Skin care is expected to continue to have an Asian trend focus with Chanel’s newest product to hit the shelves in the US called Chanel Hydra Beauty Micro-Serum, indicating that the quest of hydration is set to be strong across both side of the price spectrum. Asia is also influencing skin care as the region is well-known for multi-step routines involving an array of products, with many Western brands adding product offerings like essence and emulsion to their portfolio. Examples include Philosophy’s Brighten My Day All-Over Skin Perfecting Brightening Essence and Embryolisse Emulsion Hydra Mat Freshness Care, among others. The trend has also transpired in colour cosmetics where after the explosion of BB creams across all markets, air cushions a new make-up format from South Korea has started moving west too. L’Oréal’s Lancôme is the first Western brand to adopt this trend, with its Miracle Cushion foundation.
Source

Though again, there's this possibility of time travel - from the late 20th century in Asia to the US in 2017, where Asian cosmetic undercover agents saw all these amazing western products packed with ingredients of Asian origin. They brought them back to their time, reverse engineered and voila! Asian skincare explosion.

Of course there is this inconvenient fact that two of the worlds oldest cosmetic companies are Japanese - Shiseido (founded in 1872) and Kanebo (1887).

For those who still don't believe where the current skincare inspirations come from, here is another entry from Euromonitor - Asian Shades of Skincare.

Alicja claims to work providing solutions for her clients.
Let's hope her solutions are in a field that she is more familiar with than cosmetic and skincare industry.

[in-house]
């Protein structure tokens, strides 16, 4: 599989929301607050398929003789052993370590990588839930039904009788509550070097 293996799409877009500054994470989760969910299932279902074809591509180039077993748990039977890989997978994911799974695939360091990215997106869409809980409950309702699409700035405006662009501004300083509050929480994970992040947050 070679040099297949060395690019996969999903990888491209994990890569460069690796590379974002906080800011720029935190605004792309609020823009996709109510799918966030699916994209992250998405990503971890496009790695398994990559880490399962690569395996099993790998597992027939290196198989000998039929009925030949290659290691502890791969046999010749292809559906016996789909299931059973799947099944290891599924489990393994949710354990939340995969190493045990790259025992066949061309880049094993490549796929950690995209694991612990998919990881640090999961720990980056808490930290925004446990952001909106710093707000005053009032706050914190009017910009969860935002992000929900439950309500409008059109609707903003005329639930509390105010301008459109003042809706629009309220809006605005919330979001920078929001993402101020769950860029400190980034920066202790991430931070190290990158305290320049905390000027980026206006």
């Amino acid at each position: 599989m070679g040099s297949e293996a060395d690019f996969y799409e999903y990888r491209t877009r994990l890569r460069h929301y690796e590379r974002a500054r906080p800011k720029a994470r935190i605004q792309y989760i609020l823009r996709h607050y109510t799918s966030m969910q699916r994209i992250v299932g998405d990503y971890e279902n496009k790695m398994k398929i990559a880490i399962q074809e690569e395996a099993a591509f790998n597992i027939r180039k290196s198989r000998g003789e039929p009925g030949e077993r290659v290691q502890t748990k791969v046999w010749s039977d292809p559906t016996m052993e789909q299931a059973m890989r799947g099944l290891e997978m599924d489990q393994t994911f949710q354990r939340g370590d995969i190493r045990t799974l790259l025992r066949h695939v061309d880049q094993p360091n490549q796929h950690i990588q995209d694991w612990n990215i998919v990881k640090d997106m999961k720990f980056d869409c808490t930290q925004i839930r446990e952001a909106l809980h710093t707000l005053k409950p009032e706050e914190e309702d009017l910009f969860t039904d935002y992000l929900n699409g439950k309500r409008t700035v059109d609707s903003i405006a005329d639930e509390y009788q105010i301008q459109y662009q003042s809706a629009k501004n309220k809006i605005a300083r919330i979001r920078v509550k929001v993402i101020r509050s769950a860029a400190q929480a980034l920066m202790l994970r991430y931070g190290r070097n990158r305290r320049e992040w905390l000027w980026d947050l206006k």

But personally?

I don't think Alicja exists.
Nobody is that ignorant. Nobody can function with such a myopic view of the world (as evidenced by other thoughts in her comments). What a sad existence that would be.

I think Alicja is a persona created by someone to get a reaction out of me.
In that case - congratulations.

Success!!


PS. First rainbow powder ever? Formulated by Shiseido in 1917.
But I'm sure those f*ckers just time traveled again, and stole the idea from Guerlain Meteorites, those Japanese bastards!

25 comments:

  1. This Alicja/Alice lady needs to get a life and stop imposing her own world views on your blog, really. This is a beauty blog, a great one at that, and I really wonder what is going on with her own life that she can spend so much time picking apart every one of your posts and analyzing them down to the word! Lastly, she needs to realize that NOT everyone in the world looks to the West for beauty standards or skincare technology.

    Some people online are just crazy, ignore the trolls. I love your blog and find your posts to be well-researched and written.

    ReplyDelete
    Replies
    1. She's my first obsessive fan :-)
      And I don't think she's a real person.
      Nobody can be that ignorant in real life. It's impossible. Even in the US.

      However, I am grateful to her for that exchange. It made me curious about 3Labs and I'd like to take a look at their products to see how they compare with their Asian prototypes in real life. But c'mon. 100 bucks for a cushion? Only in the deluded world of Barneys New York ;-)

      Delete
  2. Dear 2catsinjapan:
    There, you got me. I cannot believe that you dedicated a whole post to me. But why do you refer to me as "Alice"? I have never used this name nor have I requested that you use it.
    Yes, I am an economist with a narrow specialization. Yes, I dispense advice as a consultant. This is how I make my living. I work for an institute that offers advice globally, and both Japan and Korea use our expertise in various matters. Yes, I did spent a part of my young age in Indonesia (like the US President, as you pointed out. And like many other people).

    You claim to use sarcasm but I daresay your sarcasm was poorly executed. I rarely read blogs which use sharp and bitter comments as a matter of course and it seems your blog is about that. I will leave you to your audience. This is not for me. I hope you can fulfill all your dreams.
    cheers.
    Alicja (not Alice)

    ReplyDelete